Atmosphere And Weather

The Typhoon that Devastated Usn Task Force 38

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"The Typhoon that Devastated Usn Task Force 38"
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On the 17th of December 1944 the US navy task force 38 had just completed three days of heavy air raids against Japanese airfields in support of amphibious operations against the island of Mindaro in the Philippines. Attempts were made to refuel in preparation for further raids but with the sea becoming rougher all day and reports of a typhoon nearby the decision was made to rendezvous again on the 18th when the they should be clear of a the approaching storm. The following day the northern most part of the task force was overtaken by the typhoon during refueling operations, it was moving along a coarse further south than thought and many of the ships on the task forces northern flank were directly in its path.

The worst effected ships, near the center of the typhoon and involved in refueling operations, were effected by average wind speeds of 50 75 knots with gusts as high as 120 knots and some survivors reported that barometric pressures in the storms eye dropped as low as 26.8 inches and that at the worst the wind was gusting to 300 knots.

Destroyers caught in the storms path reported that they were unable to manouver against the wind and waves and were rolling to 70 degrees or more, several of the survivors reported coming close to capsizing and three destroyers did capsize. The USS Hull, Spence and Monaghan were lost with all of their crews though 62 men from the Hull, 24 from the Spence and 6 from the Monaghan were recovered from the sea alive over the next three days. All three ships were preparing to refuel at the time and had emptied their bilge tanks; this explains why they capsized immediately while other destroyers survived.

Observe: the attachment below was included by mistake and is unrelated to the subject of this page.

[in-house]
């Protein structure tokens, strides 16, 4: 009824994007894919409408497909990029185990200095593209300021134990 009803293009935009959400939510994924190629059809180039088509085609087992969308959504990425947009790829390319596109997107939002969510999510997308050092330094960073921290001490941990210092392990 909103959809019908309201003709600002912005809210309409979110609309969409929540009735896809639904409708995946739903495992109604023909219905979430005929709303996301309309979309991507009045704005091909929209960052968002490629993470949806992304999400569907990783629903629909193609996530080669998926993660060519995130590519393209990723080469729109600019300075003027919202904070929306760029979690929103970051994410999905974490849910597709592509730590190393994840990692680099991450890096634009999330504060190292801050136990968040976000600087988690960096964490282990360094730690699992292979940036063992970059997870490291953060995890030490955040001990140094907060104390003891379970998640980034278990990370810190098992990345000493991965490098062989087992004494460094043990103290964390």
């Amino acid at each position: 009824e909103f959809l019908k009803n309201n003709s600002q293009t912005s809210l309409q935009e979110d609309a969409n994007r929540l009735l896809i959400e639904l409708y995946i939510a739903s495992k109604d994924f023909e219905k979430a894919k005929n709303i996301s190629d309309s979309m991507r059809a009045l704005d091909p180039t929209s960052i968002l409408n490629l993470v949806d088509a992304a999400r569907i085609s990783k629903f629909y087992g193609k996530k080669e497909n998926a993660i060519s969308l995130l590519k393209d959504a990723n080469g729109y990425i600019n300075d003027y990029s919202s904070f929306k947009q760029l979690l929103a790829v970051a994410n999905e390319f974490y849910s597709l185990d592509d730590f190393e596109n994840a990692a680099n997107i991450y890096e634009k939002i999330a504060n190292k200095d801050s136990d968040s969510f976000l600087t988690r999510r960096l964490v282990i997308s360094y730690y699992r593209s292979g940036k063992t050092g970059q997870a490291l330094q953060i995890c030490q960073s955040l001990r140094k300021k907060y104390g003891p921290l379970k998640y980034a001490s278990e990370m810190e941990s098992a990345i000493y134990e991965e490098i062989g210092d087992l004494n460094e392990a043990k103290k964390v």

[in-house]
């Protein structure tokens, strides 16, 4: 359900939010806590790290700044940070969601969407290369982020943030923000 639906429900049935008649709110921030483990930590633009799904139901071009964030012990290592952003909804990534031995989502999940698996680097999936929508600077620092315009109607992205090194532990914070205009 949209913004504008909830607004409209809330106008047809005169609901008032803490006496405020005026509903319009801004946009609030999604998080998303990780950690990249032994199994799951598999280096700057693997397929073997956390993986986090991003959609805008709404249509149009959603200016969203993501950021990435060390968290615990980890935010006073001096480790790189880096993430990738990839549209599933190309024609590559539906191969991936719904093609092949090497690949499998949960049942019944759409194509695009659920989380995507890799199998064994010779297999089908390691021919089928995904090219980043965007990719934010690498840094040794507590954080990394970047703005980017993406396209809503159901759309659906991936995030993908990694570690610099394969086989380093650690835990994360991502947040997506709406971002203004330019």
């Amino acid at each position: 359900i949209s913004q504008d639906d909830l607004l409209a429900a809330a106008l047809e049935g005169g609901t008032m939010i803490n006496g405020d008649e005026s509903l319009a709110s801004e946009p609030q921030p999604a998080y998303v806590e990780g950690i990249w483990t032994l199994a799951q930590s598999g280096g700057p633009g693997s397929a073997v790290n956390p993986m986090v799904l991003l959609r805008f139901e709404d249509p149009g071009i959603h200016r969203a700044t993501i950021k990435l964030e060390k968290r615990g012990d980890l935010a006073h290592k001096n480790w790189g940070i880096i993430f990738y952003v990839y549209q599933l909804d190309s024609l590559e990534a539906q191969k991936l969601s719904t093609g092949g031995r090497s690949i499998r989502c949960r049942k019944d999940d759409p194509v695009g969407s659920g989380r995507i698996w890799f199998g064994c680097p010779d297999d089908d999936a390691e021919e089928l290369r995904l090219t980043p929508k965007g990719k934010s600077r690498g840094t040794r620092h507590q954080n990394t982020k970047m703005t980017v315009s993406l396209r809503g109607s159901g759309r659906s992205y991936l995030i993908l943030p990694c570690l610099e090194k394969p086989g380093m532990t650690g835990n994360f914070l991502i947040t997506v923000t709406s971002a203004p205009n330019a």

Light carriers were also badly affected by the storm and 146 aircraft were destroyed or damaged beyond repair, 19 were blown overboard. On the hangar decks of the carriers aircraft were broken loose and fires started due to ruptured fuel tanks, this and impact damage caused extensive to the hangar decks of the UCLN Monterey, Cowpens and San Jacinto.

In total 790 crew were lost or killed and 80 were injured throughout the task force and with the loss of ships and aircraft it was the worse storm damage suffered by the US navy since hurricane Apia struck Samoa in 1889.

A typhoon is the name given to a hurricane in the western north pacific and China Sea. Although the official reports state that the typhoon was severe in strength their is no definite record of its size and strength and other reports refer to it as a small typhoon.

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